Small and medium enterprises who are negatively impacted by the coronavirus are encouraged to apply for assistance from the Sukuma Relief Programme, which offers distinct financial aid to formal sole proprietors and close corporations, companies, and trusts.
For formal sole proprietors, the fund offers a grant of R25,000 per qualifying business to be used to pay for overheads.
Close corporations, companies, and trusts can apply for financial aid in the form of an unsecured interest-bearing loan of between R250,000 and R1 million, coupled with a non-repayable grant of R25,000 per qualifying business.
The loan portion will be interest-free for 12 months with no repayment obligations during this period.
To qualify, businesses must provide evidence of financial activity prior to the Covid-19 outbreak, be tax compliant, and abide by the necessary regulations.
The application forms for businesses which require funding are available at the links below.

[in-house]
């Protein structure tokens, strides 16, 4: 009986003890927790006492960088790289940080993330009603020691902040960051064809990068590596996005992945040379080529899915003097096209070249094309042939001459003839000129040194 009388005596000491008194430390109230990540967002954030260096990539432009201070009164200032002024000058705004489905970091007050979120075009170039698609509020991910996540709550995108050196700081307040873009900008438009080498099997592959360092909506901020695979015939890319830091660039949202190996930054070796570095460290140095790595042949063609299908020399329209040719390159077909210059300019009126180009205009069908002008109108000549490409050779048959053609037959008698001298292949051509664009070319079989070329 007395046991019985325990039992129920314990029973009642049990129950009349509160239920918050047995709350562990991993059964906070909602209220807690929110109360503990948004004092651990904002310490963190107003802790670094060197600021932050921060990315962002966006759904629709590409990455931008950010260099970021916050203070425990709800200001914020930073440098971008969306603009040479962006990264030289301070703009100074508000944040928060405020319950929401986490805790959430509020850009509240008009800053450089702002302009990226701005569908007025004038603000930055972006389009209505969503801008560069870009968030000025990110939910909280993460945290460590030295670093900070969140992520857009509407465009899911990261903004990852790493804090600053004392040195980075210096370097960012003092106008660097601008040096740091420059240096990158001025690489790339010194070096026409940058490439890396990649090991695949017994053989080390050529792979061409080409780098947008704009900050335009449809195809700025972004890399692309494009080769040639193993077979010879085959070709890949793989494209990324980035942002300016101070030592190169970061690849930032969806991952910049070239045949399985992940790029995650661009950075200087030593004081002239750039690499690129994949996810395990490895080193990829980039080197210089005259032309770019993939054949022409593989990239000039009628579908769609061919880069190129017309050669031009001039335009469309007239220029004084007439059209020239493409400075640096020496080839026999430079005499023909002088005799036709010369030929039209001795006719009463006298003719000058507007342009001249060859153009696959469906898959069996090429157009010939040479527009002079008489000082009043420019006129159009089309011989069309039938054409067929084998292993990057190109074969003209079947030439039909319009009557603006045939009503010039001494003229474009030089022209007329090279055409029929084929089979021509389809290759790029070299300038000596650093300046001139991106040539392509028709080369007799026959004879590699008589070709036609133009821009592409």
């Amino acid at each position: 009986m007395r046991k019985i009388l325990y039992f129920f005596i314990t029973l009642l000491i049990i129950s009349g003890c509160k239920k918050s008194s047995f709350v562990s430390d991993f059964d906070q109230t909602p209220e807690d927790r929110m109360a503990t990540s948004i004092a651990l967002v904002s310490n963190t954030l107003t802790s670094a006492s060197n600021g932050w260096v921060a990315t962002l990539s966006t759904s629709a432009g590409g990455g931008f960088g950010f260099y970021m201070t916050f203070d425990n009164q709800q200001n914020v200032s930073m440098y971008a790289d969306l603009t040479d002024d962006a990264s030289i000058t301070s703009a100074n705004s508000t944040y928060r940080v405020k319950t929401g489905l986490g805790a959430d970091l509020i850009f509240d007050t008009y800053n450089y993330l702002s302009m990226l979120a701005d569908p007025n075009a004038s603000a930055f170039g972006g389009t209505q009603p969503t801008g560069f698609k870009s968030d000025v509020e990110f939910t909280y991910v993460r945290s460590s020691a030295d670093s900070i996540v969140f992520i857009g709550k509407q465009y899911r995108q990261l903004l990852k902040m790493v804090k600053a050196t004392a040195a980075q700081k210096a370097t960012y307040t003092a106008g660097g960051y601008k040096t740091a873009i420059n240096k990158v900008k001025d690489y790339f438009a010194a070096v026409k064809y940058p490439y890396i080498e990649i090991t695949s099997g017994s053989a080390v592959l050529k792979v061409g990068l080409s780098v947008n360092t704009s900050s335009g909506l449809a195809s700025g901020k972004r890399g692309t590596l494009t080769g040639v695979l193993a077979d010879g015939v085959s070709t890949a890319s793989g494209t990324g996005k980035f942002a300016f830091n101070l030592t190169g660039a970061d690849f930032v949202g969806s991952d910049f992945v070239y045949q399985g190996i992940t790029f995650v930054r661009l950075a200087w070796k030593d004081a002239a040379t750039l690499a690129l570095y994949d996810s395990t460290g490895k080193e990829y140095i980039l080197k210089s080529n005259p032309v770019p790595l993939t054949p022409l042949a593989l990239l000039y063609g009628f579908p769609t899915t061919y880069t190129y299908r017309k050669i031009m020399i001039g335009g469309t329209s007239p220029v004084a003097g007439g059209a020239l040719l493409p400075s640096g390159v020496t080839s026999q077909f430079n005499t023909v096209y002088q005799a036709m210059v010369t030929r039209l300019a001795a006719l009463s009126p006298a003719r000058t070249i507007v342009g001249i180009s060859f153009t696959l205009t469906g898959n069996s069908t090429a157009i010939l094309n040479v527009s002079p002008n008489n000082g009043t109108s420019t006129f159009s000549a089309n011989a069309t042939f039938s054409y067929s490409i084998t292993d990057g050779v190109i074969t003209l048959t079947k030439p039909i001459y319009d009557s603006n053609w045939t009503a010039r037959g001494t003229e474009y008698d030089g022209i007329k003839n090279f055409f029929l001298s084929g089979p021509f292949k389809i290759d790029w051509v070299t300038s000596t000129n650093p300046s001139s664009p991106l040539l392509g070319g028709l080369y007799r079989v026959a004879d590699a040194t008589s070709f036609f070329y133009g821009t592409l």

However, the platform is experiencing high volumes of applications.
According to Business Partners, “We have made our process simple and fast. You can expect to receive the financial aid within seven working days of your application.”
The time frame is, however, dependent on a company submitting all the required information.
How the funding will work
Business Partners' managing director, Ben Bierman said they have been working hard to put guidelines and systems in place to ensure the funding reaches businesses that need it most.
The funding will be made available to smaller businesses in the form of a grant, which means there will be no repayment obligations.
For larger businesses, there will be a loan component which will have to be repaid at some point in the future.
The initial interest-free period, where no repayment has to be made, will be one year. Bierman said they hope the major impact of the coronavirus outbreak would have subsided by then.
“Hopefully by that time businesses will return to cash flow positive and profitability, which will make it possible for them to repay some of the money,” he said.
Bierman made it clear that the R1-billion pledge by the Rupert family is a donation, and that none of the money will go back to the family.
He added that the objective is to administer the donation in a way that will retain capital in the trust after the Covid-19 crisis is over.